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Título

Effect of grinding or pelleting high grain maize- or barley-based concentrates on rumen environment and microbiota of beef cattle

AutorGimeno, A.; Al Alami, A.; Toral, Pablo G. ; Frutos, Pilar ; Abecia, L.; Fondevila, M.; Castrillo, Carlos
Palabras claveAcidosis
Beef cattle
Pelleting
Rumen Biohydrogenation
Rumen microbiota
Starch
Fecha de publicaciónmay-2015
EditorElsevier
CitaciónAnimal Feed Science and Technolology 203: 67-78 (2015)
ResumenEight 5-month old, rumen-cannulated Holstein male calves were used in a three months experiment to study the effect of the cereal in the concentrate (0.53 of maize, M, or 0.67 of barley, B) given either ground (GR) or pelleted to 6. mm (PE) on rumen fermentation and microbiota in intensive feeding conditions. Four calves received M and the other four B, offered either GR or PE in two consecutive 45-day periods, together with straw. On days 41 and 43 of each period, the feed intake pattern was recorded and rumen contents were sampled before the morning feeding (0. h) and after 4 and 8. h to determine rumen pH and total volatile fatty acids (VFA), lactic acid, ammonia and fatty acids (FA) concentration, and to characterise bacterial and protozoal populations. Compared with those given M, calves fed B showed lower rumen pH (5.64 vs. 6.14, P=0.001) and higher total VFA concentration (140. mmol/l vs. 113. mmol/l, P=0.014) 4. h after feeding, and a greater proportion of records of pH below 5.6 (0.27 vs. 0.10, P=0.039) and VFA over 150. mmol/l (0.18 vs. 0.02, P=0.019), benchmarks of subacute ruminal acidosis (SARA). Feeding B resulted in lower (P=0.072) and higher (P=0.059) proportions of acetic and propionic acids, respectively, with sampling time differences for this diet, as well as more variable ammonia concentrations (P<0.001). On the other hand, concentrates processed as PE promoted a lower acetic to propionic ratio, this effect being more evident with M (1.15 vs. 2.39, P=0.003), and a more pronounced pH drop from 0 to 4. h after feeding compared with those given GR (1.01 vs. 0.87 pH units, P=0.059). Only minor effects were observed on either FA concentrations or rumen microbiota. The more abrupt rumen fermentation induced by B may be due to the more rapidly degradation rate of its starch combined with a greater concentrate intake during the first 4. h (2.83 vs. 2.43. kg dry matter, P=0.031), which was not affected by the concentrate processing. The results suggest that barley-based diets would cause a less favourable rumen fermentation that might increase the risk of SARA compared with maize diets, whereas pelleting the concentrates at 6. mm would not affect the feed intake pattern and would not be advisable to avoid SARA compared with grinding.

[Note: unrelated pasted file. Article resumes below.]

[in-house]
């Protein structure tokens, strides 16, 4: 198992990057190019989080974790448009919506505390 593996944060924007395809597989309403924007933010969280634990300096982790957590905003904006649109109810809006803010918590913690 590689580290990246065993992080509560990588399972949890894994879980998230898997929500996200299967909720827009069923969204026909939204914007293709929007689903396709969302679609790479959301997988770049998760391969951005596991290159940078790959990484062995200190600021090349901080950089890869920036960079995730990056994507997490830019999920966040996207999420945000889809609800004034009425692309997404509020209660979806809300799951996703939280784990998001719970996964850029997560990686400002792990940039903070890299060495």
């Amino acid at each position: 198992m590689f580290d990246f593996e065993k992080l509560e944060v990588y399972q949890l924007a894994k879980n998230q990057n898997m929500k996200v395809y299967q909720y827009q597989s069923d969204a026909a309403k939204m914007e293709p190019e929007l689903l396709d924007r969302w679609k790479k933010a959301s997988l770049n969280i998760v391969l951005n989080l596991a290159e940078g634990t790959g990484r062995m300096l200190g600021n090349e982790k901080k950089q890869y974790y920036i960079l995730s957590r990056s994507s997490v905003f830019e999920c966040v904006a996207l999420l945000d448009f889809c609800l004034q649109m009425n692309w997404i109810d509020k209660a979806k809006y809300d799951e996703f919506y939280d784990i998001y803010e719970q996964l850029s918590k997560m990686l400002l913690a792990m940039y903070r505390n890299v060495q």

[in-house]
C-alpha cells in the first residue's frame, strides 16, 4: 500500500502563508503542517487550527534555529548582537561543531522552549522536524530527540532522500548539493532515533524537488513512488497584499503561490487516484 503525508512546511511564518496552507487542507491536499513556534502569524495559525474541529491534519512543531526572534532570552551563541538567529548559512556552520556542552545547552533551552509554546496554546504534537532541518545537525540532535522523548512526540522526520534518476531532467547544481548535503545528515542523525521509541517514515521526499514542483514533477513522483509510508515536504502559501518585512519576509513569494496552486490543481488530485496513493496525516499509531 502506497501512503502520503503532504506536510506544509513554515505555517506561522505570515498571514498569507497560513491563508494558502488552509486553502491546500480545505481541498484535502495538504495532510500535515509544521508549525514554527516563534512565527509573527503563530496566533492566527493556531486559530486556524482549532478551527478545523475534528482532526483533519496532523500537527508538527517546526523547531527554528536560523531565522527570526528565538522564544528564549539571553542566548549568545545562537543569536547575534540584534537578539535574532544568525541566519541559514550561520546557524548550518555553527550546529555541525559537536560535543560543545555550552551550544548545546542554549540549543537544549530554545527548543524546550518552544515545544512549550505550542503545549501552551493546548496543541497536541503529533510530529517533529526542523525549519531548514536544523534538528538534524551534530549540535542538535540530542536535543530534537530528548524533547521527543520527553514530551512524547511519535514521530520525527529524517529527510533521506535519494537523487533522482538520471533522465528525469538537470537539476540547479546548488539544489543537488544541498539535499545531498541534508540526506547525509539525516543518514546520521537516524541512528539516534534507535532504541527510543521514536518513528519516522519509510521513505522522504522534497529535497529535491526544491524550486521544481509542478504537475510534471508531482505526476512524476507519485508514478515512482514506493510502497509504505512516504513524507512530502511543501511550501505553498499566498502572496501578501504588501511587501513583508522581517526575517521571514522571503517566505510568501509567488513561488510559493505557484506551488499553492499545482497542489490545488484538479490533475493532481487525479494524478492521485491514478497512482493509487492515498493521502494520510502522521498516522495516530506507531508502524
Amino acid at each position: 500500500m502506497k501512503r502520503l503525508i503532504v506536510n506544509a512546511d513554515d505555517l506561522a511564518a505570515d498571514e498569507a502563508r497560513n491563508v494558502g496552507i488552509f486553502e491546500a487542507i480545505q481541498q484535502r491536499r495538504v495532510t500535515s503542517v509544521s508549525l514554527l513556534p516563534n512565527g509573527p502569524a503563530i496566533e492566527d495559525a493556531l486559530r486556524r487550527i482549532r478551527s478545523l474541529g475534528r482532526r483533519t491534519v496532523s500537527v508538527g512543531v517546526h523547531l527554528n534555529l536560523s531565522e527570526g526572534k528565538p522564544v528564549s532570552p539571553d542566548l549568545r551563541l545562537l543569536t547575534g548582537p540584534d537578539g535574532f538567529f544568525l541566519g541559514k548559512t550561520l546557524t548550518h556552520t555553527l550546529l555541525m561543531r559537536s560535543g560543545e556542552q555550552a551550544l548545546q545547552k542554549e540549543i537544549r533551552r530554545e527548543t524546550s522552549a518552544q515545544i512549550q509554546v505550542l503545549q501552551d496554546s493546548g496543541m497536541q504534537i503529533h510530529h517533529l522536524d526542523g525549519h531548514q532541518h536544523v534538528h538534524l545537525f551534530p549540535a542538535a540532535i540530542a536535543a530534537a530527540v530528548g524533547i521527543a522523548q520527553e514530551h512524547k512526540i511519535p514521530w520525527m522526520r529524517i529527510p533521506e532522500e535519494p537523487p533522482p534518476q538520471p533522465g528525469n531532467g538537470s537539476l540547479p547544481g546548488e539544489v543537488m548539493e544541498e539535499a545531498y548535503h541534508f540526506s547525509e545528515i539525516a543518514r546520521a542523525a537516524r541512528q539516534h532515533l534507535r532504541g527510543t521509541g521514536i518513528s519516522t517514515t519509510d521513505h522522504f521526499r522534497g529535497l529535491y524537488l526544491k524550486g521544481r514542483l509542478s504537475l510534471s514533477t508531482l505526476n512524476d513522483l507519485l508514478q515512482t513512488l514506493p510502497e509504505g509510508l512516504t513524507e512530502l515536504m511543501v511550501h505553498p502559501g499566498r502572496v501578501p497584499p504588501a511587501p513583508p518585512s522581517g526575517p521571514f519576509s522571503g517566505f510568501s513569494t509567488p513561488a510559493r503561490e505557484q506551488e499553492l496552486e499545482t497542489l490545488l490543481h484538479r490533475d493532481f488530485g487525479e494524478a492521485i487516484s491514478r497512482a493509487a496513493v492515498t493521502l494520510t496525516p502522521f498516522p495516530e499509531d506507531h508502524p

Descripción12 páginas, 7 tablas.
Versión del editorhttp://dx.doi.org/10.1016/j.anifeedsci.2015.03.003
URIhttp://hdl.handle.net/10261/121281
DOI10.1016/j.anifeedsci.2015.03.003
ISSN0377-8401
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